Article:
Very much like today's 'treps regularly feted at NOLA.com, Moffett really was the quintessential "volunteer entrepreneur" of his day. Later in 1991, Moffett's oil and mining company partnered with (of course) Ron Forman to create something called, and we shit you not, The Freeport-McMoRan Audubon Species Survival Center and Wilderness Park at English Turn. Naturally, Moffett decided to take an opportunity at the groundbreaking to complain about... those goddamned environmentalists.
Sorry about the long pull quote there. But I had to get that bit in where Forman tells us the real problem is all the divisive "bickering name-calling" instead of, say, millionaire polluters and their ability to buy their way into respectability. Nothing ever changes.
MOFFETT CRITICIZES ENVIRONMENTALISTSTimes-Picayune, The (New Orleans, LA) - November 23, 1991Considering that the ceremony was intended to celebrate a multimillion-dollar effort to save some of the world's endangered species, the last thing most of those present expected to hear was an attack on environmentalists.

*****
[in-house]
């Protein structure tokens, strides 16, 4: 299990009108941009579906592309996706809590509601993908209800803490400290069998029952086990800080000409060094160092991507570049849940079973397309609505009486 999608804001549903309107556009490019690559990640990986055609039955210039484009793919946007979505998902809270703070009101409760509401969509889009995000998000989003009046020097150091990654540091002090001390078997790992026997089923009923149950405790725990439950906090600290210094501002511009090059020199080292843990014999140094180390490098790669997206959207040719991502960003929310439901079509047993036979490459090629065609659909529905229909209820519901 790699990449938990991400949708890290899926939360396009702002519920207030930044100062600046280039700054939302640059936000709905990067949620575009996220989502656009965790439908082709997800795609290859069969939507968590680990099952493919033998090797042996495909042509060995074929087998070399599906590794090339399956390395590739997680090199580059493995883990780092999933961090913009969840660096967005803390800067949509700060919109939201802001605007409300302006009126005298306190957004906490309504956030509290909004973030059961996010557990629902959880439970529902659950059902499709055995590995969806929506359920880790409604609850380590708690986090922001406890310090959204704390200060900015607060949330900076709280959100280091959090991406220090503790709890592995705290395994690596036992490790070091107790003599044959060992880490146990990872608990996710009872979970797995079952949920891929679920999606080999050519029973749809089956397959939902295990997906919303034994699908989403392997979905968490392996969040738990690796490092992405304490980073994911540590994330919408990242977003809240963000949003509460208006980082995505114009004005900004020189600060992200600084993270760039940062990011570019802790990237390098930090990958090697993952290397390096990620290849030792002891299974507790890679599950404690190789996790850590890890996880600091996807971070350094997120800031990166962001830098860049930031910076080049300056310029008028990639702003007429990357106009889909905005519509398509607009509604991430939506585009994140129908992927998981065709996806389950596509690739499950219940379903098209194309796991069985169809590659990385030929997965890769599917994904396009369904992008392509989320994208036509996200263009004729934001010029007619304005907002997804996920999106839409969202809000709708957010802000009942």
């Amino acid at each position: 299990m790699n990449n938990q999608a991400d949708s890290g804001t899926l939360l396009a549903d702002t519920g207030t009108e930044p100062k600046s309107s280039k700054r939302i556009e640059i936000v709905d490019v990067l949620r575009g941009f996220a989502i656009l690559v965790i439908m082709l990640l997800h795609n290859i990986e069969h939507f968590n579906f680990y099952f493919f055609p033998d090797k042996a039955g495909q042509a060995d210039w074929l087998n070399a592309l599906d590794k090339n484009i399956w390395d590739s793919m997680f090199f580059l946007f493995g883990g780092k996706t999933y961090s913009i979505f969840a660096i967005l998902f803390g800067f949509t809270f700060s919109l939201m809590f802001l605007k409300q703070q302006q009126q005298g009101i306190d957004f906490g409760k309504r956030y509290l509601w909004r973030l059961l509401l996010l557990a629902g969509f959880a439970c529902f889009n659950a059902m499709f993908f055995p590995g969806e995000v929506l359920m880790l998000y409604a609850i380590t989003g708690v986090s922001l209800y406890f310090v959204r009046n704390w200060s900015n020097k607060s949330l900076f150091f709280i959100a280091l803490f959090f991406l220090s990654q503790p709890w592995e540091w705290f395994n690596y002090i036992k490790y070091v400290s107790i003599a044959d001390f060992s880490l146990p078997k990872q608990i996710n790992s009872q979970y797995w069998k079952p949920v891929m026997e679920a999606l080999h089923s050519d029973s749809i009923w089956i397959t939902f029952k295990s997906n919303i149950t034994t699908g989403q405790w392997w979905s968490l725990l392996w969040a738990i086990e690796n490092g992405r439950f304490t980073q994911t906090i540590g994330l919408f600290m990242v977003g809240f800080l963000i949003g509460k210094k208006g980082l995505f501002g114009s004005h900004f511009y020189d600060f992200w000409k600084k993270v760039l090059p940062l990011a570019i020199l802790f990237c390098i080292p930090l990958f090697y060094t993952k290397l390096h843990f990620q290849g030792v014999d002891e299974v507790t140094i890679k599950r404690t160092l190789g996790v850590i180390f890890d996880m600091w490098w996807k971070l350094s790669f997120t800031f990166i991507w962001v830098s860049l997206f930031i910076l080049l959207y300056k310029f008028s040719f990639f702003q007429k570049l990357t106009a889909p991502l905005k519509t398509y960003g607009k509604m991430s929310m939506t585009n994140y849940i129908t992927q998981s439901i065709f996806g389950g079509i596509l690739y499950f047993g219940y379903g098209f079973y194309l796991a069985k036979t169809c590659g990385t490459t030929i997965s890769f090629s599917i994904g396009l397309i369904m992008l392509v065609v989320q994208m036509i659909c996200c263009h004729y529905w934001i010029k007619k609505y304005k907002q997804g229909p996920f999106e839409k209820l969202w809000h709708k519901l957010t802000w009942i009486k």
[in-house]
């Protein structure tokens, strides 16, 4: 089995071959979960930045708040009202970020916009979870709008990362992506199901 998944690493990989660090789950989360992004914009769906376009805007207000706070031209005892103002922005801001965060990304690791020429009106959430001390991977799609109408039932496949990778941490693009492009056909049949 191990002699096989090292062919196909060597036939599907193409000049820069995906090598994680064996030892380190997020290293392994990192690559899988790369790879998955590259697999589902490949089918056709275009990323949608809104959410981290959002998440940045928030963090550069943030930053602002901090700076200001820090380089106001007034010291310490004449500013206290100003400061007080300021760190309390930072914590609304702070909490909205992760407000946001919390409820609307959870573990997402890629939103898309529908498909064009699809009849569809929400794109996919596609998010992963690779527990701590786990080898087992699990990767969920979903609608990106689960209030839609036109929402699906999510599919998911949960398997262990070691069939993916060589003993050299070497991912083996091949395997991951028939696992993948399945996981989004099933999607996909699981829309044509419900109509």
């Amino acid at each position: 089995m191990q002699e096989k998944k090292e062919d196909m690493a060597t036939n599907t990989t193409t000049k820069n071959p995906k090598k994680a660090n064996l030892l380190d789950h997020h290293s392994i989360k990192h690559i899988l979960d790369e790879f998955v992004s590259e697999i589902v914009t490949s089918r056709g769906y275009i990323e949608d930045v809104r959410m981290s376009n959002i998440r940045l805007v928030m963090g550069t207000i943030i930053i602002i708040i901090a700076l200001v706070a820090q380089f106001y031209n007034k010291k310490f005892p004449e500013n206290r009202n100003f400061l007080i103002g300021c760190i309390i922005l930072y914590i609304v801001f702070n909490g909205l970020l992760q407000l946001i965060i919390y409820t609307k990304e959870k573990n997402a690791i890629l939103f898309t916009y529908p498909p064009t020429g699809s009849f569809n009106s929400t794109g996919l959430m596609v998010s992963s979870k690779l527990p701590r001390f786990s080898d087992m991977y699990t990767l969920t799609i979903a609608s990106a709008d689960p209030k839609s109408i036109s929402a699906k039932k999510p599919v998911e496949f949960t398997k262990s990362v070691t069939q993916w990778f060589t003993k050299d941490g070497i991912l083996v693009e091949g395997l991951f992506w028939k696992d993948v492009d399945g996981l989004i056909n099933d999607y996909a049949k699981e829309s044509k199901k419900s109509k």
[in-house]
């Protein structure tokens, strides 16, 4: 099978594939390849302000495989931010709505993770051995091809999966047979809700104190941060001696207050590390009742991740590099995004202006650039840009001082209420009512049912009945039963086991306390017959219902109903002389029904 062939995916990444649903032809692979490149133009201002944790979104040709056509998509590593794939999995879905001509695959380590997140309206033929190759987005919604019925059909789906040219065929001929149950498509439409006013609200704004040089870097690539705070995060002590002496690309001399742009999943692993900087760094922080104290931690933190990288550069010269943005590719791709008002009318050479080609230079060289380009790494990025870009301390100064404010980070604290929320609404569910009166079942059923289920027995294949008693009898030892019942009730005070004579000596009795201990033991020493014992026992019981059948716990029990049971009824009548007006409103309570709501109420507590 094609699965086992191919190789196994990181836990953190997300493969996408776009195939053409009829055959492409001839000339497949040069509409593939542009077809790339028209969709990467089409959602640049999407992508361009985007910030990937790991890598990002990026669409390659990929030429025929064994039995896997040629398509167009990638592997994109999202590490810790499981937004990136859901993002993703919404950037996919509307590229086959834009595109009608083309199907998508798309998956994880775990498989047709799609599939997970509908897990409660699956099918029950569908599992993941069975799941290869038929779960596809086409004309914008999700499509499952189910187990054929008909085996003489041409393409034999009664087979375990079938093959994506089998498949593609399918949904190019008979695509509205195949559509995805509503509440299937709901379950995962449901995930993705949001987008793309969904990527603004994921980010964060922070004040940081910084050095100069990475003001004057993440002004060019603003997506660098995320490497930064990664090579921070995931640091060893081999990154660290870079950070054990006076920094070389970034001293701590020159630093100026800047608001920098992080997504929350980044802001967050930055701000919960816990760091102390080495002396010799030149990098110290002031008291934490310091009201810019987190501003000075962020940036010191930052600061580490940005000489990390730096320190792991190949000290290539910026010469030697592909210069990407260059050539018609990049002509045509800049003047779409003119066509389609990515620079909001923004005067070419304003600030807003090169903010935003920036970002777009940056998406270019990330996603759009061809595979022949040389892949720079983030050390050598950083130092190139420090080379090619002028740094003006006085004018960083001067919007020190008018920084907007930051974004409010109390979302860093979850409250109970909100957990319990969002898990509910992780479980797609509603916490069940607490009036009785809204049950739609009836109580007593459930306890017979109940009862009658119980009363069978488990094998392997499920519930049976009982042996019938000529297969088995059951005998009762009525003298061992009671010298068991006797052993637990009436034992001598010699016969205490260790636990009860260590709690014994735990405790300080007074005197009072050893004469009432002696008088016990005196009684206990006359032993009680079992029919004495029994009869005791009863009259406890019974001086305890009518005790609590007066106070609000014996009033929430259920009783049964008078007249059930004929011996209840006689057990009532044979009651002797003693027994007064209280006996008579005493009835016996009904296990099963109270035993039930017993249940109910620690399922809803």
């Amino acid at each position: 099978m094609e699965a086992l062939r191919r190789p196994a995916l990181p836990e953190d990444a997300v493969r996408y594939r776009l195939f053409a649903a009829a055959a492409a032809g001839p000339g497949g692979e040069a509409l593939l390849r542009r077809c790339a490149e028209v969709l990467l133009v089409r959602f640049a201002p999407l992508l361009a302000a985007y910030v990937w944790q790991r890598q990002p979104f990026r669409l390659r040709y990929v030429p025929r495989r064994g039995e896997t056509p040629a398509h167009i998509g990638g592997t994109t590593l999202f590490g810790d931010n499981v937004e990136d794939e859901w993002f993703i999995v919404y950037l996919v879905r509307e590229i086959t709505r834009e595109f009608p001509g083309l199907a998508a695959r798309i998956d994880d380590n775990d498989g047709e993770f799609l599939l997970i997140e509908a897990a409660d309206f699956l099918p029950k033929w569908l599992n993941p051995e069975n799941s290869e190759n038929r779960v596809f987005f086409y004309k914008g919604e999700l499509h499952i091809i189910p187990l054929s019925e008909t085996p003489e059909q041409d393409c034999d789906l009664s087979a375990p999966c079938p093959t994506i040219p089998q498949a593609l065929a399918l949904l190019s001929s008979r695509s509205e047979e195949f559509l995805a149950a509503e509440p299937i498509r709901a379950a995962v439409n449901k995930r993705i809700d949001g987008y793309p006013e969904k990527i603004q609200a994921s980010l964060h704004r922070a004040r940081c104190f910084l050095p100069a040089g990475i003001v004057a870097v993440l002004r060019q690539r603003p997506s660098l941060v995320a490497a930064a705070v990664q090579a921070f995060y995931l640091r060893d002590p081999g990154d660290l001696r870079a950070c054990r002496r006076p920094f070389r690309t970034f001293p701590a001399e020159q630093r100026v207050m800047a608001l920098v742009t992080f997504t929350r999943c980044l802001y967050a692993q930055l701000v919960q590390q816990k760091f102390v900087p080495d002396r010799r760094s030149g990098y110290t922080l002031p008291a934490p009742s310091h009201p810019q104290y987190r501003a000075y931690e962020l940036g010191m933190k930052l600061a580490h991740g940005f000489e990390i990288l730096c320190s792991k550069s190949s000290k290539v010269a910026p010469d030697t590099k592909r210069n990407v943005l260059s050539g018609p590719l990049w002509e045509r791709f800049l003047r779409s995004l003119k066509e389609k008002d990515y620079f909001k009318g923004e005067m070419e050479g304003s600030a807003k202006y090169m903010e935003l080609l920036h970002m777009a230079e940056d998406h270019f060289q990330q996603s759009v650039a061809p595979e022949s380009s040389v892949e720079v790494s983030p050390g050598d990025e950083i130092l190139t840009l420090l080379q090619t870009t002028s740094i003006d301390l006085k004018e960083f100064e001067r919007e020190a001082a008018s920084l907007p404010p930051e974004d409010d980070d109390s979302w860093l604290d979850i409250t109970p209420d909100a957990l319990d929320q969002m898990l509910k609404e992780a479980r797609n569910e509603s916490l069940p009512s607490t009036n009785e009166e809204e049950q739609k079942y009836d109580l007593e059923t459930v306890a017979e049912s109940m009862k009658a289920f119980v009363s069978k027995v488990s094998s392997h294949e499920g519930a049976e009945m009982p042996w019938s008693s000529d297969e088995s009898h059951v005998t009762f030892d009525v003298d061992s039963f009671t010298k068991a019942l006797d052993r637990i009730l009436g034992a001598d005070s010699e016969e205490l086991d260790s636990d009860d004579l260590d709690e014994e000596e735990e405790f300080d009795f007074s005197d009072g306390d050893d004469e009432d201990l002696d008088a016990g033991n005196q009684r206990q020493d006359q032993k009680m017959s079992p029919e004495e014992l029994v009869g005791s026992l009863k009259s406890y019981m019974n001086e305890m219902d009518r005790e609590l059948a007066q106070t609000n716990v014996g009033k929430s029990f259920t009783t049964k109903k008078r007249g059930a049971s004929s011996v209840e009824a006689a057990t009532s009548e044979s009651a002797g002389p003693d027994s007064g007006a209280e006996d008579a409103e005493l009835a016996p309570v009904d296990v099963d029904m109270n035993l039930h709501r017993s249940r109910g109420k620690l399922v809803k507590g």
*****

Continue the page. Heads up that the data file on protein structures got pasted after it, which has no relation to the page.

But that's what they got.
James R. "Jim Bob" Moffett, chairman of Freeport-McMoRan Inc., used the groundbreaking ceremony Friday for the Freeport-McMoRanAudubon Species Survival Center and Wilderness Park to attack environmentalists who, he said, don't appreciate businesses' contributions to environmental protection.
"They need to stop kicking us in the fanny," said Moffett, whose company is often a target of environmentalists' criticism.
"We must have economic development in this world" and it "can and must be done in concert with the environment and survival of the species," he said.
Moffett said Louisiana businesses should "get the facts" on such problems as loss of the state's wetlands and the extinction of species, then "kick their (critics') butts and send them back home."
Moffett's company is donating half the $10 million cost of the 1,200-acre Species Survival Center and Wilderness Park, which the Audubon Institute will operate in the English Turn section of Algiers.
Asked later about Moffett's remarks, L. Ron Forman, president of the Audubon Institute, said he sees "a crying need for business and environmental groups to work together if we are truly going to solve problems. The constant bickering and name-calling should stop."